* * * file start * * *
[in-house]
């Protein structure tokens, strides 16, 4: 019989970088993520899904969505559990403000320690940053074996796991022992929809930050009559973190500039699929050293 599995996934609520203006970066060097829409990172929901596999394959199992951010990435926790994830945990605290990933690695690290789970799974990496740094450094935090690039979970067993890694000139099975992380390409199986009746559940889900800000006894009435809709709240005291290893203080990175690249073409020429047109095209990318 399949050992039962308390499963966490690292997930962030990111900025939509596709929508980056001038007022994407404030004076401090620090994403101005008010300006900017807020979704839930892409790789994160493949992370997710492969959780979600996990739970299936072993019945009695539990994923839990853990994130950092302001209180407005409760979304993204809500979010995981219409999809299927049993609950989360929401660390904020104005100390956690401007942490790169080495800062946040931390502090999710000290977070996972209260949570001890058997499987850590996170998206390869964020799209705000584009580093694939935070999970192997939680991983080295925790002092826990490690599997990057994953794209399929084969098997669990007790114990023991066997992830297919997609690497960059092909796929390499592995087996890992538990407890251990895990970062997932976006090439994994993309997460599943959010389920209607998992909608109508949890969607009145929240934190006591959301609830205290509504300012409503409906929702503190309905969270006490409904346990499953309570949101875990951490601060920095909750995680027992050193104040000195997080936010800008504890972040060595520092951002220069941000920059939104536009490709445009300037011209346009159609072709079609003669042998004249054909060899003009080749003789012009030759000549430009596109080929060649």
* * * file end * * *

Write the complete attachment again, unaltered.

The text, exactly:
[in-house]
């Protein structure tokens, strides 16, 4: 019989970088993520899904969505559990403000320690940053074996796991022992929809930050009559973190500039699929050293 599995996934609520203006970066060097829409990172929901596999394959199992951010990435926790994830945990605290990933690695690290789970799974990496740094450094935090690039979970067993890694000139099975992380390409199986009746559940889900800000006894009435809709709240005291290893203080990175690249073409020429047109095209990318 399949050992039962308390499963966490690292997930962030990111900025939509596709929508980056001038007022994407404030004076401090620090994403101005008010300006900017807020979704839930892409790789994160493949992370997710492969959780979600996990739970299936072993019945009695539990994923839990853990994130950092302001209180407005409760979304993204809500979010995981219409999809299927049993609950989360929401660390904020104005100390956690401007942490790169080495800062946040931390502090999710000290977070996972209260949570001890058997499987850590996170998206390869964020799209705000584009580093694939935070999970192997939680991983080295925790002092826990490690599997990057994953794209399929084969098997669990007790114990023991066997992830297919997609690497960059092909796929390499592995087996890992538990407890251990895990970062997932976006090439994994993309997460599943959010389920209607998992909608109508949890969607009145929240934190006591959301609830205290509504300012409503409906929702503190309905969270006490409904346990499953309570949101875990951490601060920095909750995680027992050193104040000195997080936010800008504890972040060595520092951002220069941000920059939104536009490709445009300037011209346009159609072709079609003669042998004249054909060899003009080749003789012009030759000549430009596109080929060649």